The problem starts when "me" becomes "we", when the individual identifies with a group. "Group think" sets in because groups have to justify their existence, they have to share something, usually a world view or a set of beliefs. Groups require strructure, usually a hierarchy, they require rules and funding, they become a thing far greater than the individual "me".
Groups are gangs and "our gang is better than your gang. Our world view is right, your world view is wrong."
Every religion has ended up like this, every religion has killed its fellow religionists because of differences in world view or interpretation of holy rule books.
Of course, it becomes worse when the conflict is between religions - the word "tolerance" rears its ugly head. The strong, powerful and dominant "tolerate" the less powerful, though they may force them to obey certain rules and to pay certain taxes for the privilege of being tolerated. As soon as the dominant religion feels threatened then tolerance goes out of the window and blood begins to flow.
Far healthier to stick to "me" - though that requires a level of personal self confidence and security that many people lack - hence their turning to religion where they feel more secure in a group of like-minded people.
- Why did you choose to become a Hindu/Muslim/Judaist/Christian/etc?
We get two main types of answers:
- I accepted the religion of my parents/family/community/ethnic group/school.
- I examined the alternatives and decided it was the one for me.
Number 2 is very rare. We follow up with: "what specific aspect of Zoroastrianism led you to reject it?"
- Do you think young people should be allowed to make a free and informed choice about what to believe?
Many (most?) people say "yes". We follow up by asking what they think "free" and "informed" mean.
- A free choice means one without undue external pressure.
- An informed choice requires understanding a wide range of beliefs: religious and non-religious.
Some people say "no" - young people should accept the religion they are taught "for their own good" or "for the good of their souls" or because "it would cause trouble in the family/community if they didn't".
We consider this to be a form of intellectual and emotional abuse - it denies young people the knowledge of alternatives, it denies freedom of choice and it applies unfair emotional pressure on them.
- Who first came up with the god idea and why?
We have no idea though we picture two cave dwellers sitting at the mouth of their cave trying to explain why the sun rose each morning, why the year had seasons, why lightning was followed by thunder etc.
- What exactly is god?
This can be a difficult question for many religious people so we offer: "a supernatural and unprovable entity invented to explain the unexplained".
- Why are there so many gods and so many religions?
This puzzles us since god is supposed to be all-powerful. Why is she so vague about everything?
- Why do the Abrahamic religions (Judaism, Christianity, Islam) refer to god as "he"?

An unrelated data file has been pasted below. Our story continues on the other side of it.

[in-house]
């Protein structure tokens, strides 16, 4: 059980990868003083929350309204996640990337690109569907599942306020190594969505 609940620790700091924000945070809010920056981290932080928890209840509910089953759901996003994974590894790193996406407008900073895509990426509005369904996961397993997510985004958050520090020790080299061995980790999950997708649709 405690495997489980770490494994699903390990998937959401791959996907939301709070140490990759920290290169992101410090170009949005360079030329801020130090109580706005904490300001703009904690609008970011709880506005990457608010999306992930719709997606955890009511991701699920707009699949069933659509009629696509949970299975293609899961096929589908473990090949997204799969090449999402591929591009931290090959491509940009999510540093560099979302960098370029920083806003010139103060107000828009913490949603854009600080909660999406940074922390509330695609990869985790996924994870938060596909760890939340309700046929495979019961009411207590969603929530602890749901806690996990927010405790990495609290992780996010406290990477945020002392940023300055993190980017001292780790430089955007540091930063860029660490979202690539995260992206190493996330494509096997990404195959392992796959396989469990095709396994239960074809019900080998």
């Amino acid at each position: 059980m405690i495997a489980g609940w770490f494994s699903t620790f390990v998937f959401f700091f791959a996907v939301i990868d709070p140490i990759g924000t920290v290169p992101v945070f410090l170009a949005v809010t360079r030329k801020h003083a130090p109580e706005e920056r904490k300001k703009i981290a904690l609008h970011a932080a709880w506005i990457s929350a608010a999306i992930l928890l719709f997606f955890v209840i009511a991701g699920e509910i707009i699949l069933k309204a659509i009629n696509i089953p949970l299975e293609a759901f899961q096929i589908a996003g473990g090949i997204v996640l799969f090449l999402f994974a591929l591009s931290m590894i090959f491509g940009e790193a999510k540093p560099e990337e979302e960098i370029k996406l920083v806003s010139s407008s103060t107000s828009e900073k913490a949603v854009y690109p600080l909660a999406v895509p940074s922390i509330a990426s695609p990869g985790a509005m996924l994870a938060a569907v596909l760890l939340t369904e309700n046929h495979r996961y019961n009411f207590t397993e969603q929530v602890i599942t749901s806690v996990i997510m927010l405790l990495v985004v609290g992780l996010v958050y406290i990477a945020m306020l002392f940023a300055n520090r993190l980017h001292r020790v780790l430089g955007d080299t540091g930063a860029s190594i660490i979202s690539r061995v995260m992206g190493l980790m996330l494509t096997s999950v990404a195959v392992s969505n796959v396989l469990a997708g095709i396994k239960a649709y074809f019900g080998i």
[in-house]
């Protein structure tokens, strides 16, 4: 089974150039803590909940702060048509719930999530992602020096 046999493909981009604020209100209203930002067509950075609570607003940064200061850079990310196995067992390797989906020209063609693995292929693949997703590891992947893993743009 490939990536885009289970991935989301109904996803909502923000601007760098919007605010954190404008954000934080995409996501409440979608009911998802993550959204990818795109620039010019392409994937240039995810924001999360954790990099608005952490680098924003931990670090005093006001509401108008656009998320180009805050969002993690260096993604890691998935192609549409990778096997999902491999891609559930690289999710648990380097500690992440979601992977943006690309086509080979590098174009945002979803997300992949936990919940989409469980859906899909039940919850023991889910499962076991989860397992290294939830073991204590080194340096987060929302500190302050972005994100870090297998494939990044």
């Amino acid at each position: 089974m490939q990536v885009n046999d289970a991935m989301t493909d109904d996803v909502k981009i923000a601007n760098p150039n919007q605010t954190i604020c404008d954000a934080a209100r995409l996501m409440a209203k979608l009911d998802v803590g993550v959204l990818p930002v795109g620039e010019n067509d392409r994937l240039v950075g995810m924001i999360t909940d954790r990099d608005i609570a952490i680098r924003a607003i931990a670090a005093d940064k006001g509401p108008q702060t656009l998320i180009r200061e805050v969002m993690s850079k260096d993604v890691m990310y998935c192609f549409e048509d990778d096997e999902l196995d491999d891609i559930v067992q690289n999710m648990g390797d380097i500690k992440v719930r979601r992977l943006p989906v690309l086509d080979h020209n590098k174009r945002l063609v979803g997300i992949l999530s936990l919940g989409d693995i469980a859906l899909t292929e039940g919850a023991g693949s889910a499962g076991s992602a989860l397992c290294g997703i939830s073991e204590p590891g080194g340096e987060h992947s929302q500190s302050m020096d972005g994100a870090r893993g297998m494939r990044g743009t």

God was created in the image of man because men wrote the holy books which were (are) used to justify the patriarchy. It might help undo 2,000 years of the oppression of women by religion if god was referred to as "she".
- Do we have any examples of things having a beginning, i.e. popping into existence out of nothing?
No - everything is a rearrangement of things (mass and/or energy) that already exist. We recommend a little more study if you answer "Higgs Boson" or "Big Bang".
- If everything has a beginning, how did god begin?
The normal response is: "god is everlasting" - which means that everything does not have a beginning.
- If god created everything, what created god?
The normal response is: "god is everlasting and needed no creation" - which means that everything does not require creation.
- If god is good, why do bad things happen and why do the innocent suffer?
The get out is "free will" - which does not explain how a good god could conceive of bad things.
- If god is the great designer why do men have nipples?
There are a million and one examples about why god is a very poor designer
- Why do some people need god and religion while others don't?
Freud is quite good on this and much has been written on the psychology and psychopathology of religion.
Christianity hinges on the existence of an alleged person called "Jesus" as described in the New Testament but, like all religions, Christianity rarely questions its own roots.
We say "alleged" because we would like to raise some questions which we never heard when we were at school and which are never heard in Sunday services.
Some (few) Christians are happy to concede all the problems created by our questions. However, they believe in the ideals of Christianity (the "sermon on the mount" etc.) rather than its historicity.
- Was Jesus a real historical character? No.
- What was Jesus? A mythical exemplar for a break-away proselytising religion based on Judaism.
- Had there been "Jesus-like" characters before Jesus? Many - virgin birth, son of god, miracles, execution, etc.
- As "the son of god" why was Jesus illiterate?
Most central characters in religions, including Jesus and Muhammad, were illiterate. This makes it impossible to tie down exactly what they said and leaves things open to hearsay and interpretation. It keeps things nicely vague.
- Did Jesus' twelve disciples write anything about him? No. They were conveniently illiterate.
- Was anything written about Jesus during his lifetime? No.
- Jesus is alleged to have worked spectacular miracles - were they recorded at the time? No.
- Do we have Roman records written at the time that name and describe Jesus? No.
- Do we have Rabbinical records written at the time that name and describe Jesus? No.
- Who wrote the four Gospels? No one knows.
- Were the Gospels written by people who met Jesus? No.
- When were the Gospels written? We don't know. Possibly 30 to 80 years after his alleged death.
- How many Gospels were written? A lot more than four.
- Who decided which Gospels were included in the New Testament? "Early Christian fathers".
- When was this decision made? We don't know for sure, possibly as late as 325 AD.
- Was there a settlement in Nazareth at the time of Jesus? No.
- Who was Josephus? A Jewish historian who allied with Rome after the Jewish rebellion of AD 70.
- Who edited Josephus (18:3:3) to make it appear that he had heard of Jesus? "Early Christian fathers".
- Was Paul a real historical character? Possibly.
- Did Paul meet Jesus? No.
- Why did Constantine adopt Christianity? To unite a crumbling empire.
- Why was it necessary to call the Council of Nicea? Constantine needed a clearly defined religion.
- At the time of Nicea did Christians agree about Jesus - who he was, what he was?
No - Christians were killing one another over the nature of the alleged Jesus.
- Do Christians agree now about Jesus - who he was, what he was? No.
- Why do Christians remain so fragmented in their beliefs?
We have no idea - but all religions have the same problem. God appears to be illiterate and vague.